Rodney King retrospective: Twenty years later, a look back at the Rodney King beating, the riots that followed, and how far the LAPD think they have come.
George Holliday/Courtesy of KTLA/AP/File
Twenty years after the videotaped Rodney King beating exposed racial wounds and ignited passions that eventually sparked a devastating riot, Police Chief Charlie Beck said Thursday he's confident a similar police beating couldn't happen again.
The Los Angeles Police Department has made sweeping reforms in its use of force and handling of complaints, is under more civilian oversight, and community-based policing has eased tensions in crime-plagued communities, Beck said.
In addition, the ubiquitous cell phone means officers are aware they may be taped at any time, Beck asserted.
"Inarguably, we are a much better department," he said during a routine meeting with journalists. "I have more faith in my police officers than to believe a Rodney King incident would happen today."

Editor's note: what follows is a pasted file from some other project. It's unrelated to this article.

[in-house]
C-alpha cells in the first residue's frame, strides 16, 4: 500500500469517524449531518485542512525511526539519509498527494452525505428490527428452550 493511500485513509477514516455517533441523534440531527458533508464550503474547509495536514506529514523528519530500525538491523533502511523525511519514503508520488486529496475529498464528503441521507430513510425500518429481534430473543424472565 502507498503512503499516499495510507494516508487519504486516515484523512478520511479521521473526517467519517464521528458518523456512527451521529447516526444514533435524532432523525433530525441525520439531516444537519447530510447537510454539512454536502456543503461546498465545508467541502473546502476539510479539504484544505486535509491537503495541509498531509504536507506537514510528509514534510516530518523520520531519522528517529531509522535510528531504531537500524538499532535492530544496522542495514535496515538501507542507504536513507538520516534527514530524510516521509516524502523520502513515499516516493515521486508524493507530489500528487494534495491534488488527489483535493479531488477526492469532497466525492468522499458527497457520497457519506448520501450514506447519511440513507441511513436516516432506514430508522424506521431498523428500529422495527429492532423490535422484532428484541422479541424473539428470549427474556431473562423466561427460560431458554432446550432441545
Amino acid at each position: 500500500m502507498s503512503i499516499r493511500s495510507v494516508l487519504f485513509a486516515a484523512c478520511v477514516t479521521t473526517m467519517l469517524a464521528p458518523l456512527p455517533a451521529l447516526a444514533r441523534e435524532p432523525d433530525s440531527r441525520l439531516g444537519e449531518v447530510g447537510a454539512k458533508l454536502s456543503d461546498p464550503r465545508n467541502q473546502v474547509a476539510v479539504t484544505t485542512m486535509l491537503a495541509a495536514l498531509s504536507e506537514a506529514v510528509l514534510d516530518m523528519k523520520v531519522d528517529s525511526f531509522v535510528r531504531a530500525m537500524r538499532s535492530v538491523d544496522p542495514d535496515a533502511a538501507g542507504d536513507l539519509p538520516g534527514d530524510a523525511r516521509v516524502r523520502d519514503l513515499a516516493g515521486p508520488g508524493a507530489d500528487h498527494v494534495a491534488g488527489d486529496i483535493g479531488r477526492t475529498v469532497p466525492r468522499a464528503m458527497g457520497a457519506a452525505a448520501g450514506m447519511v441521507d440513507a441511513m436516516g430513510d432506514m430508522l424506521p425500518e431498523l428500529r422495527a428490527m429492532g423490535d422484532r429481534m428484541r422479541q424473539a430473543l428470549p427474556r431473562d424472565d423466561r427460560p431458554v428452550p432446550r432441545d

King, who is black, was beaten by four white police officers following a high-speed chase into the Lakeview Terrace area on March 3, 1991. A resident, George Holliday, heard sirens and videotaped the beating from his balcony. His nine-minute footage aired on local television and eventually found its way around the world.
A year later, the four officers were acquitted in a criminal trial, triggering outrage in some black communities that erupted on April 29, 1992, into days of rioting and looting that left 55 people dead and more than $1 billion in damage.
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